Allow the roots to dry over a few days so that calluses can develop over them. Repot the plant in a suitable, quick-draining soil mixture to finish.
How frequently should a burro’s tail plant be watered?
Both inexperienced and experienced gardeners like burro’s tail: It is aesthetically pleasing, grows quickly, needs little maintenance or space, and is very simple to propagate—that is, to create new plants from stem or leaf cuttings. Here are some suggestions for maintaining succulents:
- 1. Put in a sunny spot. Burro tails require bright light or some sun for at least four hours each day. If your burro’s tail is an indoor plant, make sure it’s close to strong light but away from windowsills with full, intense sun. Full sun will turn the leaves pale green or yellow. If you live in a chilly climate, bring your burro’s tail inside because they prefer temperatures between 50 and 60 degrees Fahrenheit.
- 2.Use water prudently. Since burro’s tails are succulent plants, the leaves can hold water. Your burro’s tail plant will decay if you overwater it. Although experts advise watering the plant roughly every 10 days throughout the growing season when temperatures are typically above 40 degrees Fahrenheit, outdoor plants only require water every 10 to 14 days. Use the “soak and dry” procedure when it’s time to water, which specifies that the soil must be entirely dry before additional irrigation. Depending on the temperature and amount of light in your home, indoor burro’s tails only require thorough watering once a month. Discover more about succulent plant maintenance.
- 3. Use soil that drains effectively. Burro’s tails need well-draining soil, much like all succulents do. A mixed soil is best for succulents because pure garden soil would encourage root rot. Additionally, you can create your own well-draining soil by combining potting soil with equal parts horticultural grade sand, perlite, or pumice. Compost and worm castings can be fed to your burro once a month during the warm months and not at all during the winter to add extra nutrients to its tails.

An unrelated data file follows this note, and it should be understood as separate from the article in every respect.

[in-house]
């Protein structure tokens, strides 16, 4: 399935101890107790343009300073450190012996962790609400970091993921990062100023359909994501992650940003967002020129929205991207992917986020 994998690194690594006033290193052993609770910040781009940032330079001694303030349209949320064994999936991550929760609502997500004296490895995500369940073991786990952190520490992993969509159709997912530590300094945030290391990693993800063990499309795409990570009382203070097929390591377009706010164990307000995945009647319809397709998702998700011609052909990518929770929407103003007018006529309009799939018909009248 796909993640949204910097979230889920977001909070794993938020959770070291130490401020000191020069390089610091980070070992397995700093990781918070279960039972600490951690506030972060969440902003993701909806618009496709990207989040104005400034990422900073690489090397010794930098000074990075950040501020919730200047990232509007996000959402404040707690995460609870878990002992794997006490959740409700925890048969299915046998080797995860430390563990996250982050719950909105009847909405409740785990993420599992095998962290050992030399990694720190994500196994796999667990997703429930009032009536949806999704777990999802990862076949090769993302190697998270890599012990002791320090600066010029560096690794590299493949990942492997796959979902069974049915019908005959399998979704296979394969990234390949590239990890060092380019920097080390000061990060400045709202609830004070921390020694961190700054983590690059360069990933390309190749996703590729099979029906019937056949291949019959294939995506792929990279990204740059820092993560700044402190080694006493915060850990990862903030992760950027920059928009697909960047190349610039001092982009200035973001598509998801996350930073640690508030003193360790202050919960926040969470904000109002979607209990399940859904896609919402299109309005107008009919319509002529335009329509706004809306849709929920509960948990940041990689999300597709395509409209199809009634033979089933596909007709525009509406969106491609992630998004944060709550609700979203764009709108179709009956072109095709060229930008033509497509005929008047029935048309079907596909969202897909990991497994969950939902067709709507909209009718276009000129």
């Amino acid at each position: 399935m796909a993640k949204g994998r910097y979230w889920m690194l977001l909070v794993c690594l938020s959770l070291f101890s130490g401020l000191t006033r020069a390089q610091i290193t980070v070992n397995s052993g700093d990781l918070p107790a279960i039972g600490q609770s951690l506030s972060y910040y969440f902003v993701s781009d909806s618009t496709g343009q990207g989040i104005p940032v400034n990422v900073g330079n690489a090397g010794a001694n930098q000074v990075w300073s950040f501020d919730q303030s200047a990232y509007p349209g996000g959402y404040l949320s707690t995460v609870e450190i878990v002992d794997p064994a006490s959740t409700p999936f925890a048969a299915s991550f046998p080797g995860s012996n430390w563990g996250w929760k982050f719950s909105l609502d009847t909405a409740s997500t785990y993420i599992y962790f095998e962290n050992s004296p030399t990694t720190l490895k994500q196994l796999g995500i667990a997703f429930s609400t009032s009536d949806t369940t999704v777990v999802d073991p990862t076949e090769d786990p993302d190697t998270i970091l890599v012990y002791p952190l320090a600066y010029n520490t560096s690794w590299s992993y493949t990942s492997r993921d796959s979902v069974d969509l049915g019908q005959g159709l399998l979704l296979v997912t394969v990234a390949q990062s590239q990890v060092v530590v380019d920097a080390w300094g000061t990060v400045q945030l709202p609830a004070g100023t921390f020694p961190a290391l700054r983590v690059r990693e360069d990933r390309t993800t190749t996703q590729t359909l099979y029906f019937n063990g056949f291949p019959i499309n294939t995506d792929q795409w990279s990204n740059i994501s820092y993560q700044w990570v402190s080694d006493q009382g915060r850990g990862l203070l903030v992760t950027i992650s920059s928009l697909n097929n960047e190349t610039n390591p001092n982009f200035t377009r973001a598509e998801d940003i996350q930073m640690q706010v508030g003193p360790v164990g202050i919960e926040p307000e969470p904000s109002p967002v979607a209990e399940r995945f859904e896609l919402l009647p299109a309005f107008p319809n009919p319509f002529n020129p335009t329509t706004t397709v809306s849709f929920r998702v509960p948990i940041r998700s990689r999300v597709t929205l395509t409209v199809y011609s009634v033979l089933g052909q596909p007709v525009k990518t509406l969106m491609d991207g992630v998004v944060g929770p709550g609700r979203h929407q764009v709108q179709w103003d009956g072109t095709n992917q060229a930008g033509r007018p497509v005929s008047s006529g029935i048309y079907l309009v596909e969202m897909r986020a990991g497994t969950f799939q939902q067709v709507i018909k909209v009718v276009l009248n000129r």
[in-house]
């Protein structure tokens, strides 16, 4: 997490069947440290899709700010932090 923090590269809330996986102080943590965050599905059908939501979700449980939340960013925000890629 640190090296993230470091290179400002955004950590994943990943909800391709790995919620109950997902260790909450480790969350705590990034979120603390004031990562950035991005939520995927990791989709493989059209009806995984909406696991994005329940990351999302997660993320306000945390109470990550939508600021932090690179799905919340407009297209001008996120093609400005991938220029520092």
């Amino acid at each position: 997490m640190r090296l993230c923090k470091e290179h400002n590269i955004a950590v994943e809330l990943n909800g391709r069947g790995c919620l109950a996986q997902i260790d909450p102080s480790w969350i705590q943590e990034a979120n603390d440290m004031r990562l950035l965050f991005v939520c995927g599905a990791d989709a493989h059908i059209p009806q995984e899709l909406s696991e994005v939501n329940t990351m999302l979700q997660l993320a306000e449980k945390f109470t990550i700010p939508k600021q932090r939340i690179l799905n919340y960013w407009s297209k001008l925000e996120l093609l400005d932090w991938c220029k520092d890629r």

- Pest surveillance. Fortunately, burro’s tails appear to be resistant to the majority of insect pests, however your plant may still have aphids or mealybugs. A burst of water from the hose or a solution of water and rubbing alcohol can be used to spritz them. Burro’s tails can be safely be treated with neem oil, a naturally occurring insecticide derived from the seeds of the neem tree.
- 5. Repot as required. Although mature plants are frequently too fragile to repot, repotting a burro’s tail is simple to perform if the plant becomes too large or outgrows its pot. The best container is a terra-cotta pot with draining holes since it will let the plant breathe and store water. Remove the plant once the dirt is completely dry, look for and remove any rotten roots, and then repot it in a fresh pot with well-draining soil. After a week of keeping the burro’s tail dry, lightly irrigate the soil to promote root growth and prevent root rot.
How frequently do succulents need to be watered?
During the months that are not winter, when the temperature is above 40 degrees, you should water your succulents every other week. You should only water your succulent once a month in the winter (when the temperature falls below 40 degrees), as it goes dormant at this period.